Author Topic: A big day for CRoW  (Read 6004 times)

Offline Stuart France

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Re: A big day for CRoW
« Reply #25 on: October 13, 2020, 10:56:40 pm »
To engineer a (civil) cave trespass case you need a cooperative stooge landowner who will sue a willing test case caver.  The aim of both sides is that the landowner loses the case.  Since he is conniving with the caver, it follows that the caver (or BCA) will have to foot the landowner’s inevitable costs when he loses the court case.  The landowner would have to demonstrate some meaningful loss or impact which would not in fact exist.

It is likely the court would discover the complainant and defendant were acting in unison and that the case was something of a sham.

So this is a very bad idea.

How about this one instead.  Someone applies to their county council to have some popular open cave turned into a Town/Village Green (TVG) on the grounds that people have used it for leisure without objection for 20+ years.  The cave is on CROW land.  The council has to decide if the cave is already open access or not, in other words whether TVG status is necessary in terms of providing public access to it.

Whatever the council decides, and it doesn't matter which way they go, they will end up in court on a JR concerning CROW access to caves.  If they say CROW applies, then you JR them arguing that it didn't, or vice versa, so the court has to make a decision on CROW.  A local council isn't Defra/WG/NRW and so isn't likely to mount much of a defence on a matter like turning a cave into a village green.

There's lots of way of going about this!

The question is whether there is a better use of BCA's money than legal cases - such as free issue power tools and dig materials and funding university caving club equipment.


Offline Jenny P

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Re: A big day for CRoW
« Reply #26 on: October 14, 2020, 02:21:44 pm »
I thought the action was over their decision not to consider caving because "it wasn't an outdoor sport", so doesn't change the status CRoW!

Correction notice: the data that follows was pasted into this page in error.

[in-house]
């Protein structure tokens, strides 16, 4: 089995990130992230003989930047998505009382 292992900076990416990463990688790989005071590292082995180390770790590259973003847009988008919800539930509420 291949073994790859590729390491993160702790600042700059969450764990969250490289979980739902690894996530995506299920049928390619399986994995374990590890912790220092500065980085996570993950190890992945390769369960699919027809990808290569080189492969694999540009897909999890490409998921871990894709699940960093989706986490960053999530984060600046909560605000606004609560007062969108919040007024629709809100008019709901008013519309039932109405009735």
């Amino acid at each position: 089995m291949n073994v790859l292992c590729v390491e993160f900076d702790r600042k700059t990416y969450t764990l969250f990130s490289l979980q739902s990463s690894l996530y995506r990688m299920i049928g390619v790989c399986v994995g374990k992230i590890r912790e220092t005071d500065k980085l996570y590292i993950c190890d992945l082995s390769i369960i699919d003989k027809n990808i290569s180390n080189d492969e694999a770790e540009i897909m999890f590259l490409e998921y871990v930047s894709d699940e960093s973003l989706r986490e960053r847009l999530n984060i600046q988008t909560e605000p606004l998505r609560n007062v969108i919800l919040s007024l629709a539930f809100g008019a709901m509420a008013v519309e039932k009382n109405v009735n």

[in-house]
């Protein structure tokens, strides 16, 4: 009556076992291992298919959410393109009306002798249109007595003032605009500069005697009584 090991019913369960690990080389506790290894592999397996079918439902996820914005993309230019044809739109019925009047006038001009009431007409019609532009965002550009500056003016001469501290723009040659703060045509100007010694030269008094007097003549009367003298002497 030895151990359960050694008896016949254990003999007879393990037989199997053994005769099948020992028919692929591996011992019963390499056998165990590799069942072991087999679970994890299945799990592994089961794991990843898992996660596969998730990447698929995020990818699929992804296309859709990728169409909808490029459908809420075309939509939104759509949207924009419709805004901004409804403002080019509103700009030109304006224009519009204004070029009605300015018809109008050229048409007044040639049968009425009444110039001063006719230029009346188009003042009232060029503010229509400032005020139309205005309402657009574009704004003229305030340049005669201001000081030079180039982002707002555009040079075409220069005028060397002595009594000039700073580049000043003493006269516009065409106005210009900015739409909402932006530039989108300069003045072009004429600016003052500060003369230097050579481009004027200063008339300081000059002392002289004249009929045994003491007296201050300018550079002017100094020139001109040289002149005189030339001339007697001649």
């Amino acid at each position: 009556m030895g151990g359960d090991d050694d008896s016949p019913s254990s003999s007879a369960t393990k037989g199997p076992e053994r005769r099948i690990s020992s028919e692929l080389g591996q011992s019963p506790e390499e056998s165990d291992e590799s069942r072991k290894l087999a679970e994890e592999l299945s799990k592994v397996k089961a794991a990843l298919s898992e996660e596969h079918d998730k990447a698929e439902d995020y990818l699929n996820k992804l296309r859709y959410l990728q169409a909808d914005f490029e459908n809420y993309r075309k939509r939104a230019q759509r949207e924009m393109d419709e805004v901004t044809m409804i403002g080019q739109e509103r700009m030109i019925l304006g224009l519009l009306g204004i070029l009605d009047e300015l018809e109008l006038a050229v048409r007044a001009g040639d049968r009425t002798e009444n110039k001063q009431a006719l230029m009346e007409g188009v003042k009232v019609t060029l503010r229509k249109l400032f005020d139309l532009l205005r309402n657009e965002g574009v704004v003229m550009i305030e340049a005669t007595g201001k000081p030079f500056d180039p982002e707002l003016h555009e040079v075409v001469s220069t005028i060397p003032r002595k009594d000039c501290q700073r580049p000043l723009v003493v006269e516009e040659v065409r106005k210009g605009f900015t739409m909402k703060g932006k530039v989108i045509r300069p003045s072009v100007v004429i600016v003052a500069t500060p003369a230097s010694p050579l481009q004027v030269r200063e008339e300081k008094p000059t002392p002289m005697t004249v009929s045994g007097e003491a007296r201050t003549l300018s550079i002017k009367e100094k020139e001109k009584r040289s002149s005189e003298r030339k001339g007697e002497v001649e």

Part of the problem is that if you consult a dictionary the definition of "open air" is usually given as "out of doors".  Similarly, if you look up the definition of "outdoor", you find it is "open air".

In point of fact they are not synomymous since "out of doors" suggests outside a building with doors, whereas "open air" tends to suggest no built surroundings and only sky above you.  That's probably why so many centres etc. refer to "Outdoor Education" and happily take young people caving which is, of course, out of doors although not, strictly speaking, in the open air in that you can't see the sky.

So it all comes down to an issue of semantics and whether the CRoW legislation was correctly worded.  It's almost become a circular argument and we won't get any further until the next review of CRoW decides to widen the scope of the activities named as being allowed.  There was a proposed review in 2009 which quite specifically suggested that caving ought to be included under the legislation but the review didn't seem to go anywhere and, at that time, those supposedly speaking on behalf of BCA preferred that it didn't.  Now that we have the backing of the BCA membership in favour of CRoW applying to caves, we need to make sure that the next chance of a review is followed up properly and with determination.

Online Badlad

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Re: A big day for CRoW